Last week Tom Sharpe, vice president of SMT Corp. -- a privately-held electronics distributor in Newtown, Conn., gave me a damn nice tour of his secure and clean facility -- from the electro-static discharge (ESD) monitoring device and state-of-the-art electronic part testing equipment right down to the snazzy Starbucks coffee machine and hundreds of vintage World War I and World War II posters.

The poster pictured here was painted by Fred Spear in 1915, depicting a woman passenger on the British cruise ship Lusitania drowning with a baby in her arms after the ship was torpedoed by the Germans. Spear reportedly read a detailed newspaper account about bodies recovered after the attack and it inspired him to create the poster. The poster was published by the Boston Committee for Public Safety and is very rare.

Sharpe's facility is quite striking as similar posters line every wall but the slides he showed me of Shantou, China, were striking for much different reasons. Shantou is home to the counterfeit electronic parts industry, which is becoming an expensive and painful headache for defense electronics suppliers.

Sharpe was there on business, but managed to get into Shantou for a tour. The main industry here consists of individual families ripping apart computers and integrated circuit (IC) components then putting them back together and reselling them to brokers. The small families typically perform the work out of their living room.

One might think this business would be lucrative, but the families slapping together the counterfeit boards and ICs are living in squalor.

The entire town is one big electronic component dumping ground -- in the rivers, on the streets, and piled up in backyards. Sharpe says the rate of cancer and other diseases are quite high as chemicals from the eroding parts seep into the soil and water supply.

Quality control is non-existent out there -- sometimes they wash the parts in the rain and let them dry in the sun. What's scary is once these products are finished they look just like any other part to the untrained eye and many slip into batches of good parts that are not counterfeit.

Sharpe says he has spent considerable money for test equipment to spot them, showing me different examples. Many times they will change the date on the part, but sometimes they mess up and send out a part with a date in the future. Sharpe says he saw one that was labeled as designed in late 2009, but it was still 2008.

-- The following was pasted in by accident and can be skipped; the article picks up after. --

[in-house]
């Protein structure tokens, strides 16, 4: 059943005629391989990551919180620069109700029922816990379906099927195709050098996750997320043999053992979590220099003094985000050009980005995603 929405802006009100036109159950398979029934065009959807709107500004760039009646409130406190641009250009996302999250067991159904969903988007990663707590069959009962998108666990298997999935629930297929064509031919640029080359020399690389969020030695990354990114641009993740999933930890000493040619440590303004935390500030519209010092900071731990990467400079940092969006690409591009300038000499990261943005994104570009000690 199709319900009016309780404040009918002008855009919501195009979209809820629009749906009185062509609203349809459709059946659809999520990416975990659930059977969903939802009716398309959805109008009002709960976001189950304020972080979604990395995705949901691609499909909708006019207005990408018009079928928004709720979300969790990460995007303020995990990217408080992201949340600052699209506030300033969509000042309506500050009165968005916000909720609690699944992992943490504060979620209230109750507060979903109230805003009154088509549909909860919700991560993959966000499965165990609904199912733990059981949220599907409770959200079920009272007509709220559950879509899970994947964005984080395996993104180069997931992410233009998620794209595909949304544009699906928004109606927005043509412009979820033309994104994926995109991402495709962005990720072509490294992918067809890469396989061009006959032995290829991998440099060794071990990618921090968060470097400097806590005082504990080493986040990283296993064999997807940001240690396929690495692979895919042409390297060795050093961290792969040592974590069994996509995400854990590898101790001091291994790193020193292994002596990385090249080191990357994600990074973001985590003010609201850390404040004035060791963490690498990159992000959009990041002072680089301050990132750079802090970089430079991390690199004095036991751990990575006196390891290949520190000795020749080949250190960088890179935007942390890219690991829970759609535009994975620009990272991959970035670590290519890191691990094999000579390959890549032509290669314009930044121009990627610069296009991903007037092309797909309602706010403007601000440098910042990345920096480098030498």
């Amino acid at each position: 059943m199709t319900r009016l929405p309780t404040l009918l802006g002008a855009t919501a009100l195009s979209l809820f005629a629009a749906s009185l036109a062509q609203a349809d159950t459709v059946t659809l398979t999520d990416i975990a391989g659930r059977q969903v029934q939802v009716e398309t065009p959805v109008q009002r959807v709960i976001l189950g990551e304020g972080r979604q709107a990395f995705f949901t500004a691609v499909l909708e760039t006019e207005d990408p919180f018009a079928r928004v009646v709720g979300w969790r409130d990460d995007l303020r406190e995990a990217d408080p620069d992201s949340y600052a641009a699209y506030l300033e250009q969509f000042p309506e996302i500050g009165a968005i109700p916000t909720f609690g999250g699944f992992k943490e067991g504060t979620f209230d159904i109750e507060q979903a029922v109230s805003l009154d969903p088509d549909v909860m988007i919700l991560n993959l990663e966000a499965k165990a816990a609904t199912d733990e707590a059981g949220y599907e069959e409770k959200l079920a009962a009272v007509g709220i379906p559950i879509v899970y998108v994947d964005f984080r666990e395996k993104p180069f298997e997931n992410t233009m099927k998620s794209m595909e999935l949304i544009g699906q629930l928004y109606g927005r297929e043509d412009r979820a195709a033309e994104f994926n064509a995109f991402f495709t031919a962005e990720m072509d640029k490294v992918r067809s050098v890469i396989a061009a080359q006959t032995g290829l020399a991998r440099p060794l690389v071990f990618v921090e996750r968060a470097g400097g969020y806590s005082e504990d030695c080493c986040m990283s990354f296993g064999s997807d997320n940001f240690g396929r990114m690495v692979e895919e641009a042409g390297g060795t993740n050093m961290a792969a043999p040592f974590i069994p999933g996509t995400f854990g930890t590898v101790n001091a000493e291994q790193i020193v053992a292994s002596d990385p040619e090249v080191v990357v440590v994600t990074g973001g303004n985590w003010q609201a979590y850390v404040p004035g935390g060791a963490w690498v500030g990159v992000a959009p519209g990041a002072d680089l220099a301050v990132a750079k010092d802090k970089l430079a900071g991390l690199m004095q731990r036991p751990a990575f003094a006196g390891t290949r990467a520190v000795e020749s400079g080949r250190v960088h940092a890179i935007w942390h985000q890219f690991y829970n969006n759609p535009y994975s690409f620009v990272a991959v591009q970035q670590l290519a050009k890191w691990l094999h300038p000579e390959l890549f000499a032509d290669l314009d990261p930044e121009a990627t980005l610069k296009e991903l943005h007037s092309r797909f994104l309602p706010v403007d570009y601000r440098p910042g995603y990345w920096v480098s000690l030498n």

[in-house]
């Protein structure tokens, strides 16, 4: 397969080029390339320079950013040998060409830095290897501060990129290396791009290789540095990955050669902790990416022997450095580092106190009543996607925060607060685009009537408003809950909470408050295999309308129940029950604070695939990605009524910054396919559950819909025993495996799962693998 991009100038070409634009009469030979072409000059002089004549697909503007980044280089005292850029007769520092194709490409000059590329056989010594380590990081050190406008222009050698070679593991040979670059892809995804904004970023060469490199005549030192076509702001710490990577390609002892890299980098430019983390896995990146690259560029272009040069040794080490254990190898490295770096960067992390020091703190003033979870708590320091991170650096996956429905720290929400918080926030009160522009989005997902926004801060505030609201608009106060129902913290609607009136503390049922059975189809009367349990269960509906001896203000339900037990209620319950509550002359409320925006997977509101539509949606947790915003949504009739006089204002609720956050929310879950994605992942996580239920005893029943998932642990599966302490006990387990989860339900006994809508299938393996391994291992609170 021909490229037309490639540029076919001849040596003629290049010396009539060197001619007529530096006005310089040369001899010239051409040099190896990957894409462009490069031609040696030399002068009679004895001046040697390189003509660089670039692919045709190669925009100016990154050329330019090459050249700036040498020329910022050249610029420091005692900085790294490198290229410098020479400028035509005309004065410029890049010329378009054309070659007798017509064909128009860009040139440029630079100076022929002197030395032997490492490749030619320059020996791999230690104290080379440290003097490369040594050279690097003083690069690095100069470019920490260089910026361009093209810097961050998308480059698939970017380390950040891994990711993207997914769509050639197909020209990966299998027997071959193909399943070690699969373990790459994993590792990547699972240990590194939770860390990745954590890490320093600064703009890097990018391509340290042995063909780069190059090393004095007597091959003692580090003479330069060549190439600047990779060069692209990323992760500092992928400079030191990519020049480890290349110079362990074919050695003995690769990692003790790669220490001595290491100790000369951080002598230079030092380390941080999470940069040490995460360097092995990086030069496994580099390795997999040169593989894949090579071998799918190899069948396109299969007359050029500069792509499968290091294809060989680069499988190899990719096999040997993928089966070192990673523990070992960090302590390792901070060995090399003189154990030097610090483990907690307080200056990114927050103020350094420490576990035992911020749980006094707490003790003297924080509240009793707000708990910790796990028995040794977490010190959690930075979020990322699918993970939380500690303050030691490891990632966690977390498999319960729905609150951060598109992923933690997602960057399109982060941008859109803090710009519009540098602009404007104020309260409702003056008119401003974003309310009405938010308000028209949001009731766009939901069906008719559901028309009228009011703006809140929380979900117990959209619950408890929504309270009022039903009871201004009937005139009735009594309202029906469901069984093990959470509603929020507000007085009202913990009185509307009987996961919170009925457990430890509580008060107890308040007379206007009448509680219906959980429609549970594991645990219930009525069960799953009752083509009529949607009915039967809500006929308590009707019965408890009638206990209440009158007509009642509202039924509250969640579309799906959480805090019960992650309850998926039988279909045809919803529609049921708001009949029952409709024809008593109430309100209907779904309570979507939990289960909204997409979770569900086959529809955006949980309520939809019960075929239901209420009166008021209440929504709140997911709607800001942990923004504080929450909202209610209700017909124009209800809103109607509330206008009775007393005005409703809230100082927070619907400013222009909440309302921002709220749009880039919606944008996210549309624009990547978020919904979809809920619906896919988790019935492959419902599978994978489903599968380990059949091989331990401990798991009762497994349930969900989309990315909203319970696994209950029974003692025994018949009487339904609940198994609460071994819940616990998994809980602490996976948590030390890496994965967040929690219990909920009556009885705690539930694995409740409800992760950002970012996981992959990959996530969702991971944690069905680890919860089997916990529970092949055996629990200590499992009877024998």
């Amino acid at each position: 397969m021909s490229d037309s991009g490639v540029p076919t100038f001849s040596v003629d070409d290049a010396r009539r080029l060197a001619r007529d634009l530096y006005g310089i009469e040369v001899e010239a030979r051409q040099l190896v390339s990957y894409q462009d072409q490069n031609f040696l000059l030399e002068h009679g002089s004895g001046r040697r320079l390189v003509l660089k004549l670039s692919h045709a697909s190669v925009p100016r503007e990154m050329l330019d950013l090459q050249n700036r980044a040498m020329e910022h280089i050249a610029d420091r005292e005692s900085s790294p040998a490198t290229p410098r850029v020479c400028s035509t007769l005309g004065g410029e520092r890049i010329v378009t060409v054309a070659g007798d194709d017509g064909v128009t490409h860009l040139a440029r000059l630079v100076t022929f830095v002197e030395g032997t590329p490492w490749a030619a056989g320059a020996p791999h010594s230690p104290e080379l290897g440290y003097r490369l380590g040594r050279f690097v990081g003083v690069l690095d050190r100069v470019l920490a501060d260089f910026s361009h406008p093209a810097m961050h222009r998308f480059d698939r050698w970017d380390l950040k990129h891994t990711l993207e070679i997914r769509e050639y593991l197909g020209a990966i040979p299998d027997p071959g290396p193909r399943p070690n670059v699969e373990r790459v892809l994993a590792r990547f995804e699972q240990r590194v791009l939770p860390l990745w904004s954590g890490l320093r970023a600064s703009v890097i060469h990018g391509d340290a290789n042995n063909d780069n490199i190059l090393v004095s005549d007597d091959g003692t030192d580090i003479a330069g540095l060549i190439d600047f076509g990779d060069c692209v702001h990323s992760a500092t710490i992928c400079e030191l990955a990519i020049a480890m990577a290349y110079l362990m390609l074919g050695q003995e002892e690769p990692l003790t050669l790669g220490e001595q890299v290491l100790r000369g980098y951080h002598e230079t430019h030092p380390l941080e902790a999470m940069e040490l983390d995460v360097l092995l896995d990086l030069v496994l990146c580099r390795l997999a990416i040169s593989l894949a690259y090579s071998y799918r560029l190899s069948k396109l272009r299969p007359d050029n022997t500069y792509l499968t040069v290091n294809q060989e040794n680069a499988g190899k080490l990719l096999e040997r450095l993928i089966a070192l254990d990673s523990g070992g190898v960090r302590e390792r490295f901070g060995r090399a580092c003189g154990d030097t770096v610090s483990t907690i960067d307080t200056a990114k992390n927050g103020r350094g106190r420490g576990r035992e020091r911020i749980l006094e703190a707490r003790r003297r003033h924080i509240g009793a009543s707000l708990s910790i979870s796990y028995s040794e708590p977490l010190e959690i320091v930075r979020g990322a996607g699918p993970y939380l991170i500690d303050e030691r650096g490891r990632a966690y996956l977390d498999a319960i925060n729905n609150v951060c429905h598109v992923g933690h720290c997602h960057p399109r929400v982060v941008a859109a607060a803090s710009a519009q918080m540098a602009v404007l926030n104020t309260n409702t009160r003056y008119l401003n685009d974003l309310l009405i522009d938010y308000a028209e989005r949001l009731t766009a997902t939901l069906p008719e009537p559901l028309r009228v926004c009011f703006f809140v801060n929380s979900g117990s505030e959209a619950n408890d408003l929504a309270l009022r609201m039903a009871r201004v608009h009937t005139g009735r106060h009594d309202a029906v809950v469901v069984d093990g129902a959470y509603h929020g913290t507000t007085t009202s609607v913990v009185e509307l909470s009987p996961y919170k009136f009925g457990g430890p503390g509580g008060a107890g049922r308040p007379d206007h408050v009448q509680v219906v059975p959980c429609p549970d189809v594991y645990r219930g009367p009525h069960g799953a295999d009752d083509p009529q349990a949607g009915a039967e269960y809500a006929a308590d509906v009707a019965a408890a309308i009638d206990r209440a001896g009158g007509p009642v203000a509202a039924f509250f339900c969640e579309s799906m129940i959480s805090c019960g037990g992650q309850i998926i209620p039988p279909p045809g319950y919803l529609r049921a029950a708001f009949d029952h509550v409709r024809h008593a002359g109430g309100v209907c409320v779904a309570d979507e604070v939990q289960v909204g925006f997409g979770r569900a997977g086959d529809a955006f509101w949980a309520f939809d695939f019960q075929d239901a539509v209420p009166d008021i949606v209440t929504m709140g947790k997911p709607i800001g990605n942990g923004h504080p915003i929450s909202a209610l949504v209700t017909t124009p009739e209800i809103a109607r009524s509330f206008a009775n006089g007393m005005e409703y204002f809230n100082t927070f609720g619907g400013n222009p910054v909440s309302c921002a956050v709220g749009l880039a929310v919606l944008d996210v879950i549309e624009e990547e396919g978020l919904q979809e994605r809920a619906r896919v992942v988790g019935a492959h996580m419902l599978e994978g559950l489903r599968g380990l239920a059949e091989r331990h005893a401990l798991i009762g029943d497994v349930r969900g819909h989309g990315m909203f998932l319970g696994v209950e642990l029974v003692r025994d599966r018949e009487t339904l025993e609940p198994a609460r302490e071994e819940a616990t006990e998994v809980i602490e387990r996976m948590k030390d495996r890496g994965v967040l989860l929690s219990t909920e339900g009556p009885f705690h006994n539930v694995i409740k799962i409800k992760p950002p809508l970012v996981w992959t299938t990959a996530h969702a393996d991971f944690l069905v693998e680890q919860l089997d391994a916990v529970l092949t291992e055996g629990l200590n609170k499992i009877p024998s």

Many companies do not have SMT's equipment at their disposal and defense suppliers and integrators are quite concerned that one of these parts may find its way into a mission critical system and result in a lethal system failure.

The counterfeits are very available. Just do a Google search for a part number you are liable to pull up something similar to the Chinese IC Mart or sites like it.

Many of Sharpe's vintage posters caution against spreading secrets in case the enemy is listening. In this case the secret behind the parts needs to get out as does the tale of the human waste piling up in Shantou -- a futuristic slum.

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Hail to the geek


Sunday, January 11, 2009


Posted by Courtney E. Howard

The jury is still out on how President Elect Barack Obama will be as a president. Some would have us believe that he is already failing--several "talk radio" hosts come to mind, in fact--without having even taken the helm. It certainly looks like the "ship" attached the that helm is sinking, but it's not his fault--although regrettably his problem, as well as ours. I thought I'd throw my own bias into the fray, and suggest that Obama might go down as the geekiest President of the United States to date. This moniker is a not a criticism; in fact, I celebrate geeks. Heck, I love geeks--and I am not alone. (Just visit ThinkGeek.com, a t-shirt of which is shown at right, and you'll see what I mean.) Geeks are cool now; huzzah! I wish that it had been cool when I was in school to be, as I was often called, "a book nerd," but I rejoice nonetheless. Our time has come; better late than never.